Haxton History, Family Crest & Coats of Arms
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Early Origins of the Haxton family
The surname Haxton was first found in Northumberland at Haggerston, a township, in the parochial chapelry of Ancroft, union of Berwick-upon-Tweed, Islandshire. The place name was listed as Agardeston in 1196 and literally meant "estate of a family called Hagard," from the Middle English or Old French surname + "tun."  The earliest record of the surname was "Robert de Hagrestone, Lord of Hagreston in 1399, although a Robert de Hagardeston occurs in 1312. It has been supposed that this family is of Scottish extraction."  Another reference states: "This place, which contains a number of scattered houses, gave name to a family by whom it was held at a very early period, and of whom Thomas Haggerston was colonel of the famous Northumberland regiment in the service of Charles I., and was created a Baronet by that king in 1643. Haggerston Castle is an old family mansion, built on the site of a more ancient castle, which was burnt down in 1618. "  The original Haggerston Castle was in fact first mentioned on this site in 1311 when Edward II visited the castle and again in 1345. It was granted a licence (1343-1334) to crenellate by Edward III. There is another local named Haggerston, now a place in the London Borough of Hackney, but this local has no relationship with the surname.
Important Dates for the Haxton family
This web page shows only a small excerpt of our Haxton research. Another 89 words (6 lines of text) covering the years 1250, 1296, 1312, 1680, 1679, 1642, 1785 and 1805 are included under the topic Early Haxton History in all our PDF Extended History products and printed products wherever possible.
Haxton Spelling Variations
The name Haxton, appeared in many references, and from time to time, the surname was spelt Haggerston, Hagreston, Halkerston, Halkerstone, Hawkerston, Haxton, Hackston and many more.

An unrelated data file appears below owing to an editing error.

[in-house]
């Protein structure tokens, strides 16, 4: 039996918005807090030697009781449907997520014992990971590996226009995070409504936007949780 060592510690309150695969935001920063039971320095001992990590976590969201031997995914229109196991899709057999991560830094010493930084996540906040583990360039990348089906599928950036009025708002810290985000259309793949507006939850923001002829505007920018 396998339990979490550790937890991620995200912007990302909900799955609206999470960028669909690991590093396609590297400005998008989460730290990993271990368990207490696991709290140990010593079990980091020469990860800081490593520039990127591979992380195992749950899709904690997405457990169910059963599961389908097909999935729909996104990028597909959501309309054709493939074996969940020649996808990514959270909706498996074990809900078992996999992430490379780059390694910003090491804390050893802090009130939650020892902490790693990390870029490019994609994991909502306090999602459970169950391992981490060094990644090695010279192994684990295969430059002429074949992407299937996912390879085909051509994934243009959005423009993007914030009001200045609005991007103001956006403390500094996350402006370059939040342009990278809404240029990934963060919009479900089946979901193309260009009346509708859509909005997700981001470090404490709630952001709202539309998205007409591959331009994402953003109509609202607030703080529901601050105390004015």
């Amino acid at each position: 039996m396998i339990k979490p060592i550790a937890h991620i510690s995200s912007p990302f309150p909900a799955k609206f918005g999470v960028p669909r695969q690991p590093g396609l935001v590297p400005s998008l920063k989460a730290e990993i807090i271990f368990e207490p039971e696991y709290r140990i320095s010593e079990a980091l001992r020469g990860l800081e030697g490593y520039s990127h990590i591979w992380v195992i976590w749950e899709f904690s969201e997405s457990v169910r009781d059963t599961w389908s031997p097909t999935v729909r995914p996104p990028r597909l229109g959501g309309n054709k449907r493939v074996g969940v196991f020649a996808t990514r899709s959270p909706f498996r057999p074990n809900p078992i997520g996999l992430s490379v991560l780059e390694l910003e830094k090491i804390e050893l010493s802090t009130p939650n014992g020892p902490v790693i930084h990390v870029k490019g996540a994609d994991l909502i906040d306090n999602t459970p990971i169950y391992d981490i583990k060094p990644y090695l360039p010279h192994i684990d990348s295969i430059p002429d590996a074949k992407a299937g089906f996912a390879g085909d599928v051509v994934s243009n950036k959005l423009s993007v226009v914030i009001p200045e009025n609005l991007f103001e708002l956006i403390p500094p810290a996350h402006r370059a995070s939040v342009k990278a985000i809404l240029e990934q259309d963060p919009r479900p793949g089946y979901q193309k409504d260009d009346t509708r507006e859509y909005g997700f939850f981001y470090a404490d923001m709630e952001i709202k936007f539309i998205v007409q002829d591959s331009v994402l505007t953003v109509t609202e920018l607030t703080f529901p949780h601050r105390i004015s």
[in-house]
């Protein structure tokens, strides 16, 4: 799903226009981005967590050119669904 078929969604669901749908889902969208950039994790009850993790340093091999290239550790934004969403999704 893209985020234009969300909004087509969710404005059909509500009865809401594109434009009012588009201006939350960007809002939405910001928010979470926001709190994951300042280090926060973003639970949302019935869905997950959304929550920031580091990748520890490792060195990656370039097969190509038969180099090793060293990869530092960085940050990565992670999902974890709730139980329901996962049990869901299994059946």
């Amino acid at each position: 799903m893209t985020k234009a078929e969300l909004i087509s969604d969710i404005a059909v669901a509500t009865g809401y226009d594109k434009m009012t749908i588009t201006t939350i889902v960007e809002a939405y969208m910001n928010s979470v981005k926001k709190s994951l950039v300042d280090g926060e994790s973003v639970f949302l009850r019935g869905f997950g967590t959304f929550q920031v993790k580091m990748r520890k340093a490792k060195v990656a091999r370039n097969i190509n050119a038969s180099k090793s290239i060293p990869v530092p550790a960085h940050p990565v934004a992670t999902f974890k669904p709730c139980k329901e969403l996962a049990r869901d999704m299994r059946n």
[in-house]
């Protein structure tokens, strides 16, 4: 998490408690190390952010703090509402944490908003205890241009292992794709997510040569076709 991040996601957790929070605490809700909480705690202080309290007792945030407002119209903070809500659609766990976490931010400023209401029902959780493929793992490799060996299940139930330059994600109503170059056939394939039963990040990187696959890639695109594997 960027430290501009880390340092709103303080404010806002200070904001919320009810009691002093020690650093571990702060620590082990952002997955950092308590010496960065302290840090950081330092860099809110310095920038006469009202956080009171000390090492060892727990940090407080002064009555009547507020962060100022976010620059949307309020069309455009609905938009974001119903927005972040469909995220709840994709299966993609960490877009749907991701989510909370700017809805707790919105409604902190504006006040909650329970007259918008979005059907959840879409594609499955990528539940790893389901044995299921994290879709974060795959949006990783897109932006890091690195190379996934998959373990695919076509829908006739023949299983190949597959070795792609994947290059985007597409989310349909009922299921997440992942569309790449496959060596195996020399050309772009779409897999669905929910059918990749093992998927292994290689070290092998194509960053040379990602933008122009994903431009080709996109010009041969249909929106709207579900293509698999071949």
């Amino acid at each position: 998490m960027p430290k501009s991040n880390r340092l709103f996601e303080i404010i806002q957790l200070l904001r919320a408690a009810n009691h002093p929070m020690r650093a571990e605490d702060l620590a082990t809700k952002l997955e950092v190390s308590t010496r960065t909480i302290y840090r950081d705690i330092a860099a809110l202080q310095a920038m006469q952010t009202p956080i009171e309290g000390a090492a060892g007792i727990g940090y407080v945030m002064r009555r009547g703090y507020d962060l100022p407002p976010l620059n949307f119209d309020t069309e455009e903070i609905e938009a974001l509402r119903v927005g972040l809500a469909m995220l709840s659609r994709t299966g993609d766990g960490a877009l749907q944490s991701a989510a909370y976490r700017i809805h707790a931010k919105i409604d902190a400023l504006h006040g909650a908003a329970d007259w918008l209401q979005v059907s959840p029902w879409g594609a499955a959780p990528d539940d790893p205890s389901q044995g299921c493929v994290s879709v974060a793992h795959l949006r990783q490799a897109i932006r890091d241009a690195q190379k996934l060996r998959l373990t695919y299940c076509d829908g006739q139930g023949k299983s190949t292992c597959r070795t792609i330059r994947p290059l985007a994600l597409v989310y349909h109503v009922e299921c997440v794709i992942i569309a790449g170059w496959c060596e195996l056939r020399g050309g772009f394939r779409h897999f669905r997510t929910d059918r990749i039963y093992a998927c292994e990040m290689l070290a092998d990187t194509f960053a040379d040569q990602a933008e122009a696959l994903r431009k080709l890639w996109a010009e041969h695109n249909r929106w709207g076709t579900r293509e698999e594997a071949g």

Early Notables of the Haxton family (pre 1700)
Notable amongst the family name during their early history was Robert Haggerston, Lord of Haggerston in the year 1312; and the infamous David Hackston or Halkerstone (died 1680), a militant Scottish Covenanter, remembered mainly for his part in the murder of Archbishop James Sharp of St. Andrews in 1679. In 1642...
Another 51 words (4 lines of text) are included under the topic Early Haxton Notables in all our PDF Extended History products and printed products wherever possible.
Migration of the Haxton family to Ireland
Some of the Haxton family moved to Ireland, but this topic is not covered in this excerpt. More information about their life in Ireland is included in all our PDF Extended History products and printed products wherever possible.
Haxton migration to the United States
The New World beckoned as many of the settlers in Ireland, known as the Scotch/Irish, became disenchanted. They sailed aboard the armada of sailing ships known as the "White Sails" which plied the stormy Atlantic. Some called them, less romantically, the "coffin ships." Amongst the early settlers who could be considered kinsmen of the Haxton family, or who bore a variation of the surname Haxton were
Haxton Settlers in United States in the 19th Century
- Mary Haxton, aged 47, who landed in America, in 1892
- Frederic Haxton, aged 0, who landed in America, in 1893
Haxton Settlers in United States in the 20th Century
- Alex Haxton, aged 26, who immigrated to the United States from Hamilton, Scotland, in 1907
- Andrew Haxton, aged 29, who immigrated to America from Edinburgh, Scotland, in 1907
- Jeanie Haxton, aged 2, who settled in America from Hamilton, Scotland, in 1907
- Henry Haxton, who landed in America, in 1908
- Gerald Haxton, aged 18, who settled in America from London, England, in 1910
- ... (More are available in all our PDF Extended History products and printed products wherever possible.)
Contemporary Notables of the name Haxton (post 1700)
- Wick C. Haxton (b. 1949), American theoretical nuclear and astrophysicist
- Kelly Haxton (b. 1982), Canadian female football defender, winner of the silver medal with the Canadian women's national soccer team at the 2003 Pan American Games
- ^ Mills, A.D., Dictionary of English Place-Names. Oxford: Oxford University Press, 1991. Print. (ISBN 0-19-869156-4)
- ^ Shirley, Evelyn Philip, The Noble and Gentle Men of England; The Arms and Descents. Westminster: John Bower Nichols and Sons, 1866, Print.
- ^ Lewis, Samuel, A Topographical Dictionary of England. Institute of Historical Research, 1848, Print.